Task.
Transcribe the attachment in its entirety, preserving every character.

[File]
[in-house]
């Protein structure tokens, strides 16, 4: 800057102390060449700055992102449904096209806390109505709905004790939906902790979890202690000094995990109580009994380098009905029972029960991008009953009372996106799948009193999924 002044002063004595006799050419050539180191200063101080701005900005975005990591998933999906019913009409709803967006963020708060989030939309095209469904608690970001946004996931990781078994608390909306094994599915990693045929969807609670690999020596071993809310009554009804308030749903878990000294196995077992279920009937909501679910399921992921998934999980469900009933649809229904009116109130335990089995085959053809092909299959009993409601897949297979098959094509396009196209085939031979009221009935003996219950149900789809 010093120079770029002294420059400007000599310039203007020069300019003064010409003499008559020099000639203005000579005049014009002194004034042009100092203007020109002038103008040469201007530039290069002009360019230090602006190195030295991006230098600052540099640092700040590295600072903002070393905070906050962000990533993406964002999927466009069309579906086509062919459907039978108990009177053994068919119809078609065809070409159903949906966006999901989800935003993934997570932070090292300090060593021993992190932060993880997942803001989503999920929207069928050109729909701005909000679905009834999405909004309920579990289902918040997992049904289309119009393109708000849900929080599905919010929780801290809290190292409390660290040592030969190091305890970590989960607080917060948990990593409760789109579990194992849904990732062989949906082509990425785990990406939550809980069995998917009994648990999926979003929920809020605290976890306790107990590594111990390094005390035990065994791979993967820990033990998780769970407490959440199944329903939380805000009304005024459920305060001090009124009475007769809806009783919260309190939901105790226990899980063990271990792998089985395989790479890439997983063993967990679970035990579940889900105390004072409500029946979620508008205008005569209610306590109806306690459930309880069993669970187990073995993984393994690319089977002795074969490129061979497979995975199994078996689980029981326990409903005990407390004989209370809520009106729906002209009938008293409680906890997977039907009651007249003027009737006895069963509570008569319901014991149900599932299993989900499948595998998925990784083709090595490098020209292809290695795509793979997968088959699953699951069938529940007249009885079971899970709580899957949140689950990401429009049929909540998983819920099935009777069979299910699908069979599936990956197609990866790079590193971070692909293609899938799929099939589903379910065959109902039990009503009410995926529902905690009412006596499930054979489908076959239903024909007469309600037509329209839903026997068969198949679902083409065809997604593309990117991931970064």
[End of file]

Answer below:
[in-house]
């Protein structure tokens, strides 16, 4: 800057102390060449700055992102449904096209806390109505709905004790939906902790979890202690000094995990109580009994380098009905029972029960991008009953009372996106799948009193999924 002044002063004595006799050419050539180191200063101080701005900005975005990591998933999906019913009409709803967006963020708060989030939309095209469904608690970001946004996931990781078994608390909306094994599915990693045929969807609670690999020596071993809310009554009804308030749903878990000294196995077992279920009937909501679910399921992921998934999980469900009933649809229904009116109130335990089995085959053809092909299959009993409601897949297979098959094509396009196209085939031979009221009935003996219950149900789809 010093120079770029002294420059400007000599310039203007020069300019003064010409003499008559020099000639203005000579005049014009002194004034042009100092203007020109002038103008040469201007530039290069002009360019230090602006190195030295991006230098600052540099640092700040590295600072903002070393905070906050962000990533993406964002999927466009069309579906086509062919459907039978108990009177053994068919119809078609065809070409159903949906966006999901989800935003993934997570932070090292300090060593021993992190932060993880997942803001989503999920929207069928050109729909701005909000679905009834999405909004309920579990289902918040997992049904289309119009393109708000849900929080599905919010929780801290809290190292409390660290040592030969190091305890970590989960607080917060948990990593409760789109579990194992849904990732062989949906082509990425785990990406939550809980069995998917009994648990999926979003929920809020605290976890306790107990590594111990390094005390035990065994791979993967820990033990998780769970407490959440199944329903939380805000009304005024459920305060001090009124009475007769809806009783919260309190939901105790226990899980063990271990792998089985395989790479890439997983063993967990679970035990579940889900105390004072409500029946979620508008205008005569209610306590109806306690459930309880069993669970187990073995993984393994690319089977002795074969490129061979497979995975199994078996689980029981326990409903005990407390004989209370809520009106729906002209009938008293409680906890997977039907009651007249003027009737006895069963509570008569319901014991149900599932299993989900499948595998998925990784083709090595490098020209292809290695795509793979997968088959699953699951069938529940007249009885079971899970709580899957949140689950990401429009049929909540998983819920099935009777069979299910699908069979599936990956197609990866790079590193971070692909293609899938799929099939589903379910065959109902039990009503009410995926529902905690009412006596499930054979489908076959239903024909007469309600037509329209839903026997068969198949679902083409065809997604593309990117991931970064």